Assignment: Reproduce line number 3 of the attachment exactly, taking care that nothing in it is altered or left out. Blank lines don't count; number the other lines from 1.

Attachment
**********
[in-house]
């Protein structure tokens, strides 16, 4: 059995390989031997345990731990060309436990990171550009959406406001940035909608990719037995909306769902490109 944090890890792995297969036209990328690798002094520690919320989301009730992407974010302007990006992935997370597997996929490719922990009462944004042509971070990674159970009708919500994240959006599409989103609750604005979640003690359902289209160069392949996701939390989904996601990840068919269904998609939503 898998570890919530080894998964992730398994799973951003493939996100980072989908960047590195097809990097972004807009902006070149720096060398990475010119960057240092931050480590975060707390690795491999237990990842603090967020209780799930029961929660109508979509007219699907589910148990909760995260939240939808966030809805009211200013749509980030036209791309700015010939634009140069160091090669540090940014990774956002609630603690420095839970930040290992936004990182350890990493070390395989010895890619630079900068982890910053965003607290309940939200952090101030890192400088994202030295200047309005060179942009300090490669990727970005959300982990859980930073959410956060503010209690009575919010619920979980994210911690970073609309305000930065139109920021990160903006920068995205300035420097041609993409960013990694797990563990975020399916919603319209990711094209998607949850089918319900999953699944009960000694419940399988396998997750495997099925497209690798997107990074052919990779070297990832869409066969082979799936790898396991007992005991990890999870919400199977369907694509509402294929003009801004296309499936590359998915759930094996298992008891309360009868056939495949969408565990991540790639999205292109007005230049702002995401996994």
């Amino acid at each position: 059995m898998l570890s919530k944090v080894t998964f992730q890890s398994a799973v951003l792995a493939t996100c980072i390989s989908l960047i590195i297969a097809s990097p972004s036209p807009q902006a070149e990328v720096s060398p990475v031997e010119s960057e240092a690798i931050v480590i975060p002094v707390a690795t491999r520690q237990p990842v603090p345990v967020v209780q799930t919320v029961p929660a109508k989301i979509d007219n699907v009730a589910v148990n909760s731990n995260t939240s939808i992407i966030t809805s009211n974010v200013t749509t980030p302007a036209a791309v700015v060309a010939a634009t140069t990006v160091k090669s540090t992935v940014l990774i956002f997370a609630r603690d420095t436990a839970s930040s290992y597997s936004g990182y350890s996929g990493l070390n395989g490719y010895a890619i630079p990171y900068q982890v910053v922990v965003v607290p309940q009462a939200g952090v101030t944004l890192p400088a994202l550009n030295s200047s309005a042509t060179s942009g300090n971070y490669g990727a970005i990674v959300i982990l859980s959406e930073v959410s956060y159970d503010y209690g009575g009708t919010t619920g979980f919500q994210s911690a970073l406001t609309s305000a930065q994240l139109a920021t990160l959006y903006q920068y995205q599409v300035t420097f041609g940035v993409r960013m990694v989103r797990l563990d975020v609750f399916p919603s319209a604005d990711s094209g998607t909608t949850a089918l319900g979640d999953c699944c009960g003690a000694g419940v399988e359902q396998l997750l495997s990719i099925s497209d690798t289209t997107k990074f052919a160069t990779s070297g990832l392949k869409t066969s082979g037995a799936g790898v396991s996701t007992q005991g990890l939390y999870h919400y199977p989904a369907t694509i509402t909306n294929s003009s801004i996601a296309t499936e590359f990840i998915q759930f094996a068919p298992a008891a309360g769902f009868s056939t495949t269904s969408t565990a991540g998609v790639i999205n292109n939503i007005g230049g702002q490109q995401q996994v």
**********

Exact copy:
């Amino acid at each position: 059995m898998l570890s919530k944090v080894t998964f992730q890890s398994a799973v951003l792995a493939t996100c980072i390989s989908l960047i590195i297969a097809s990097p972004s036209p807009q902006a070149e990328v720096s060398p990475v031997e010119s960057e240092a690798i931050v480590i975060p002094v707390a690795t491999r520690q237990p990842v603090p345990v967020v209780q799930t919320v029961p929660a109508k989301i979509d007219n699907v009730a589910v148990n909760s731990n995260t939240s939808i992407i966030t809805s009211n974010v200013t749509t980030p302007a036209a791309v700015v060309a010939a634009t140069t990006v160091k090669s540090t992935v940014l990774i956002f997370a609630r603690d420095t436990a839970s930040s290992y597997s936004g990182y350890s996929g990493l070390n395989g490719y010895a890619i630079p990171y900068q982890v910053v922990v965003v607290p309940q009462a939200g952090v101030t944004l890192p400088a994202l550009n030295s200047s309005a042509t060179s942009g300090n971070y490669g990727a970005i990674v959300i982990l859980s959406e930073v959410s956060y159970d503010y209690g009575g009708t919010t619920g979980f919500q994210s911690a970073l406001t609309s305000a930065q994240l139109a920021t990160l959006y903006q920068y995205q599409v300035t420097f041609g940035v993409r960013m990694v989103r797990l563990d975020v609750f399916p919603s319209a604005d990711s094209g998607t909608t949850a089918l319900g979640d999953c699944c009960g003690a000694g419940v399988e359902q396998l997750l495997s990719i099925s497209d690798t289209t997107k990074f052919a160069t990779s070297g990832l392949k869409t066969s082979g037995a799936g790898v396991s996701t007992q005991g990890l939390y999870h919400y199977p989904a369907t694509i509402t909306n294929s003009s801004i996601a296309t499936e590359f990840i998915q759930f094996a068919p298992a008891a309360g769902f009868s056939t495949t269904s969408t565990a991540g998609v790639i999205n292109n939503i007005g230049g702002q490109q995401q996994v």